Have you heard about the newest Internet buzzword? It’s called Social Media and depending upon who you talk about it with you’ll get a differing definition that paints it as either the next big thing or the world’s greatest waste of time. I like to think of Social Media as nothing more than a means of connecting more regularly, inexpensively and efficiently to people or businesses you might not otherwise connect to.
Perhaps you’ve heard the cliche – “people like to do business with people just like them”. The use of these various Social Media tools allow you to interact with your customers and prospects on a more personal level than ever before.
There are dozens of ways to be active online with Social Media – some of the popular tools are MySpace, Facebook, Twitter, LinkedIn as well as the use of blogs to self publish content. The question I hear over repeatedly from people who haven’t yet joined the online Social Media scene is – “what can I do with Social Media tools like Facebook ,etc” and “will social media help my business or is it just for high school kids”.
Rather than argue that all Social Media tools are awesome and worth spending hours of work time to use – I’ll explain how I use Social Media and what I believe its long term benefits are.
Why Social Media? It All Starts With Search
The goal most businesses have in mind when they think of “going online” is to increase the likelihood that their customers and prospects can easily find them in an online search. As you may have found, obtaining a much coveted high Google ranking is increasingly tougher as competitors employ professional search optimization consultants to craft pages tailored for higher search engine rankings. There are also some experts who predict that Google search will eventually become less dominant and give way to searches through other types of Social Media sites such as Twitter and Facebook.
My answer to search optimization has been to ignore the tricks and fine tuning of web pages. These tweaks to rank a web page highly seem to change almost daily and keeping up with the latest tricks of the search trade is almost impossible unless it is your full time job. In my use of the Internet I’ve found that one type of page never seems to go out of style. Web pages that contain useful content instead of a sales pitch are increasingly prized by those customers and prospects doing their own searches on the web.
Blogging Is An Easy Way To Publish Fresh Content Online And More Helpful Content Equals More Visitors To Your Site. When people hear of blogging they sometimes think of a lone writer ranting endlessly about the local government or some other esoteric topic of interest to a small minority. At it’s core blogging means nothing more than writing an article and publishing it on the Internet.
The key to blogging is that once you write and publish an article – the words in that article become indexed by Internet search engines and eventually (hopefully soon) are discoverable by potential clients who in turn may contact you.
To be sure there are those types of blog web sites. However the way you use blogging for your company can also attract significant traffic to your web site. (Remember – more traffic reading quality articles equals the chance to contact more qualified web searchers).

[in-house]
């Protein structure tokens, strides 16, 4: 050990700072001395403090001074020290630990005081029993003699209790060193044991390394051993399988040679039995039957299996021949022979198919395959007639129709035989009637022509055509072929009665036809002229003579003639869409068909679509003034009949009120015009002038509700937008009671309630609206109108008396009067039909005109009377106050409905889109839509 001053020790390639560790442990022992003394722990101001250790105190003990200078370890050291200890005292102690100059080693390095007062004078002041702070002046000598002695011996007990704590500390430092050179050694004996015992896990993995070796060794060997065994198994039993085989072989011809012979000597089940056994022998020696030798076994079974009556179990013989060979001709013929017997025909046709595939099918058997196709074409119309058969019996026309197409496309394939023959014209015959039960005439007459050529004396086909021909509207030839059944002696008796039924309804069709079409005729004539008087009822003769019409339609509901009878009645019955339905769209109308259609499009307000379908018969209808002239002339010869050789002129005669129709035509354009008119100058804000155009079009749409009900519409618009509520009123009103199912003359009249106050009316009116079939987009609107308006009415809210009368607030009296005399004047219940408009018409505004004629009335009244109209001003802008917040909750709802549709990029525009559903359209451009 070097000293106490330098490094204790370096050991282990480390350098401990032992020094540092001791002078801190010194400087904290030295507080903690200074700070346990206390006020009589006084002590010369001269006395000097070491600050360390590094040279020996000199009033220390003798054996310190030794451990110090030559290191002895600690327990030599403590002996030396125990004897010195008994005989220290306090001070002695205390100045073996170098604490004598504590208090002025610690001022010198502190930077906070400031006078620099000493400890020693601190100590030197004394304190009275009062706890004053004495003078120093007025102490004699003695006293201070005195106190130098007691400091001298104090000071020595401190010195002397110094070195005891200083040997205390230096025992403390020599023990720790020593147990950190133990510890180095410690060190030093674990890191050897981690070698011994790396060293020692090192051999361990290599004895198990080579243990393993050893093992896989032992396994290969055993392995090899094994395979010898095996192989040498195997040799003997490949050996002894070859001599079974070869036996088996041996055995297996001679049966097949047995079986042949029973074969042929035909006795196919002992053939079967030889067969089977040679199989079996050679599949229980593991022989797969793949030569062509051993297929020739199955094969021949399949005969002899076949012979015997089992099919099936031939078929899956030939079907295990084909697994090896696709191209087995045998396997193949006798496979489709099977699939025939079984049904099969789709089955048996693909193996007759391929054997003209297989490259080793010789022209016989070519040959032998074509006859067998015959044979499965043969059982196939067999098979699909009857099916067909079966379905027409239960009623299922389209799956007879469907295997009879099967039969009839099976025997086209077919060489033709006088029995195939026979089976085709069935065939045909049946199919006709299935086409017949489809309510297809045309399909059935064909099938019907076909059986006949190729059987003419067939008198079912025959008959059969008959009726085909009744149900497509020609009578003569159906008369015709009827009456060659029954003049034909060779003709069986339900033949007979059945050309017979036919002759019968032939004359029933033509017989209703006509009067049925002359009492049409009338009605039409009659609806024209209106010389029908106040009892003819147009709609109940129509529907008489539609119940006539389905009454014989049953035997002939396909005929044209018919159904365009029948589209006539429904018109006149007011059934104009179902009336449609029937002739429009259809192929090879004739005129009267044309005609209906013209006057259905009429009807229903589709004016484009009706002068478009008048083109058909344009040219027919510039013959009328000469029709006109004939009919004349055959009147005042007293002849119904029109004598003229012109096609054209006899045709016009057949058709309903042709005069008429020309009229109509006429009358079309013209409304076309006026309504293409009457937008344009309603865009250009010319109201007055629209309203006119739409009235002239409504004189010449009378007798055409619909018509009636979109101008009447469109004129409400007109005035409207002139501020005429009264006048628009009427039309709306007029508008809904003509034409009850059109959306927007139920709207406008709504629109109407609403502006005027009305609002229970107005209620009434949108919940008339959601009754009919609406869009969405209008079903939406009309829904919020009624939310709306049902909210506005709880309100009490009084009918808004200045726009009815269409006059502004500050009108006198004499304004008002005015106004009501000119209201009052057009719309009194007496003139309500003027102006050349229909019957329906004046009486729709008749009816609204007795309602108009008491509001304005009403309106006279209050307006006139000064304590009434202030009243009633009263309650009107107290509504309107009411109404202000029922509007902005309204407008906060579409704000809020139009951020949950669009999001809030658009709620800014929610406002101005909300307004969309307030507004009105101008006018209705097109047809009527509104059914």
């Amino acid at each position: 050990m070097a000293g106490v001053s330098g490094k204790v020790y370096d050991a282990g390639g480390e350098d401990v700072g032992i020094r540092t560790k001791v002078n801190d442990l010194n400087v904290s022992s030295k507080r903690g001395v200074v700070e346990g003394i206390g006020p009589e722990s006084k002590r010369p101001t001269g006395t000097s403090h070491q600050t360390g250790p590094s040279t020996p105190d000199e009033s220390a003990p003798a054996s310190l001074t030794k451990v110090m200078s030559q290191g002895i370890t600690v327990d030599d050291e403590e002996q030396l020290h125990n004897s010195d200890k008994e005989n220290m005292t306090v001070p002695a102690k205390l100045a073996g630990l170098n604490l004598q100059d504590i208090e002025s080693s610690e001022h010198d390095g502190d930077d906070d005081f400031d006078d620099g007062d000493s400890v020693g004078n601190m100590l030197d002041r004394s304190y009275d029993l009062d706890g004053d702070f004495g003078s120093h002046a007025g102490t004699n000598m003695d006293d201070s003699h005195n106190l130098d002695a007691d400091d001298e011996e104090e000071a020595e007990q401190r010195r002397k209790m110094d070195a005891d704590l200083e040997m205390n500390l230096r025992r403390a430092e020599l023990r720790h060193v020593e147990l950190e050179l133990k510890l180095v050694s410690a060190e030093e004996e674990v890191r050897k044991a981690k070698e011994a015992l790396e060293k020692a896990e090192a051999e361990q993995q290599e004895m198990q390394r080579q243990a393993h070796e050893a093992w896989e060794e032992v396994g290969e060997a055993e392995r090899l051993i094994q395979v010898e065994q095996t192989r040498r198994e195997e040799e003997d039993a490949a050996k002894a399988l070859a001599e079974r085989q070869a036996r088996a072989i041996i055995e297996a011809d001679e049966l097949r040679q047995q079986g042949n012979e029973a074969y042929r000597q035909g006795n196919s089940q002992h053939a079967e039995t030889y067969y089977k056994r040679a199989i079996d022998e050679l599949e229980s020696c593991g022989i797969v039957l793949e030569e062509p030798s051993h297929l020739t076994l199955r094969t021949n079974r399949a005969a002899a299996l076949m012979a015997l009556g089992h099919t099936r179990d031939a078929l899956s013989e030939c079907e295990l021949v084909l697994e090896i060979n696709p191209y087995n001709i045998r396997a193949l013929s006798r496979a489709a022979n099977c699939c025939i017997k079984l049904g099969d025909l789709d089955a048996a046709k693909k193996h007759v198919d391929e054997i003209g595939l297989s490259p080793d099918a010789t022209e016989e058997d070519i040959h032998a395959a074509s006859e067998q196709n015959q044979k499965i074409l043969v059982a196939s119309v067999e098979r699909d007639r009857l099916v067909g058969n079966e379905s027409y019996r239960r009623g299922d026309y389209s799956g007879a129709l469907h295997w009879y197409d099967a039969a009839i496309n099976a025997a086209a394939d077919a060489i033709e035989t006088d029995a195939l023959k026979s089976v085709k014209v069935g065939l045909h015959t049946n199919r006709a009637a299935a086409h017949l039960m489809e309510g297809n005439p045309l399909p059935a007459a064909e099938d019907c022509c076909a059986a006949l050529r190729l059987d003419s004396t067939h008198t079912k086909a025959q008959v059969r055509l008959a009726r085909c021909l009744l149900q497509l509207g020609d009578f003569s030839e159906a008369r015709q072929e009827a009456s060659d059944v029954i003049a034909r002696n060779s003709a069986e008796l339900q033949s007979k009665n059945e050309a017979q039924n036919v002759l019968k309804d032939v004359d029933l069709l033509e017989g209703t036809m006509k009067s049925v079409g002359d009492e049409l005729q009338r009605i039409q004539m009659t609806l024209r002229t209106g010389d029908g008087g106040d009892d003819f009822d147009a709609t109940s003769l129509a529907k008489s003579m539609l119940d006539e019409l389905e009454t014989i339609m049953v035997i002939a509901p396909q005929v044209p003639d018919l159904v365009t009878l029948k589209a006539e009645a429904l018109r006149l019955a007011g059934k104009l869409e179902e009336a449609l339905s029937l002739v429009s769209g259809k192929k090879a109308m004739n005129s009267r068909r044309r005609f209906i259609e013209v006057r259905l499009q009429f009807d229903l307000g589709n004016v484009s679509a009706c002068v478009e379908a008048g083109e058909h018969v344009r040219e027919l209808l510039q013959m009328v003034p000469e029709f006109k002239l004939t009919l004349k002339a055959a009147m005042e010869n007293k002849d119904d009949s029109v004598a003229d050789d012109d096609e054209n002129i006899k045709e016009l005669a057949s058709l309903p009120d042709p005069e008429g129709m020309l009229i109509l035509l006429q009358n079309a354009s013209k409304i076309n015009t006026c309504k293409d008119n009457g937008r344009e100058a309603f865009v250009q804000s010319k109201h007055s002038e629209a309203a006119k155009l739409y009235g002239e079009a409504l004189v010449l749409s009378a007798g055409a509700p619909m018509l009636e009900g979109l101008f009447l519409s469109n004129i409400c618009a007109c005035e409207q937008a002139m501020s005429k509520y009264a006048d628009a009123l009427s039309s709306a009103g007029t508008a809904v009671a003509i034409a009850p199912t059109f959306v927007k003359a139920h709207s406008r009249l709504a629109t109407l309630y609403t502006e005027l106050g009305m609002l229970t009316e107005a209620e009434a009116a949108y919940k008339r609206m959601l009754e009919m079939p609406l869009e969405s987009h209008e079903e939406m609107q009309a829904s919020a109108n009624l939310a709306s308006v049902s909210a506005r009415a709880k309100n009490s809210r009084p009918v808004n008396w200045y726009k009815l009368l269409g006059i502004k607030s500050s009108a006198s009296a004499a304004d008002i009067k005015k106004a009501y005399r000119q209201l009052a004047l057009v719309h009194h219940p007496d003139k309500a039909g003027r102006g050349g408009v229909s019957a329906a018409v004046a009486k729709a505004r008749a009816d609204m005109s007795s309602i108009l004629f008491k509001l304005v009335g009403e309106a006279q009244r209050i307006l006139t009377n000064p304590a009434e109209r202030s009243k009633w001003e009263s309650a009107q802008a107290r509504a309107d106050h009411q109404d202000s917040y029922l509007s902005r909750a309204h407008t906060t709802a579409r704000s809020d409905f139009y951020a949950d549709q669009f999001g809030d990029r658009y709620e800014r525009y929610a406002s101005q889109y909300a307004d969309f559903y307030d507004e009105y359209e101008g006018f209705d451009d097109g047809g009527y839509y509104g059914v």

Because WordPress allows you to publish articles quickly and easily from any Internet connected computer it’s significantly more convenient than the old method of publishing web pages through software such as Frontpage that had to be installed to a single computer. There are also a significant number of free WordPress designs that you can download and use to customize the look of your WordPress installation.
During the course of a day (depending upon my schedule and whether there is any relevant news) I may publish 1 to as many as 6 articles. Do the math and you can see that by the end of the week if I published only the minimum that I’d have 5 new web pages for the search engines to index and for customers and prospects to find. Multiply that by 52 weeks in the year – and in the first year I’d have over 260 different web pages that all would be indexed and searchable on the web. There’s a good chance that out of the 260+ pages there will be some that are indexed highly by search engines – especially when I’ve taken care to make sure that I always use relevant keywords and write about topics that deliver value to clients and prospective clients.
Perhaps the best thing about blogging is that it costs nothing to start. WordPress is completely free and has numerous third party enhancements that can tailor it for use on almost any web site. I like to use this solution because I can update my site from any web browser without the need for added software. Once written the content is all properly formatted with graphics and fonts. There’s a minimum of “geek” knowledge required to create this content.
Remember – the more helpful content you have on your site (emphasis on the word helpful) the more likely a web visitor is to read it and contact you. The cost of creating this helpful content is only the time you spend writing (on average it takes me about 30 minutes to generate a typical online article including proof-reading). Once created these articles on your site live on forever.
Facebook – It’s not just for High Schoolers (or maybe it is)
Facebook is becoming a hub of information for people of all ages. If you have teenagers you’re probably very familiar with this site as it’s the place most of them gravitate toward online. The site allows for creating a profile (picture, name, address, bio) as well as sharing messages via mail and instant messaging.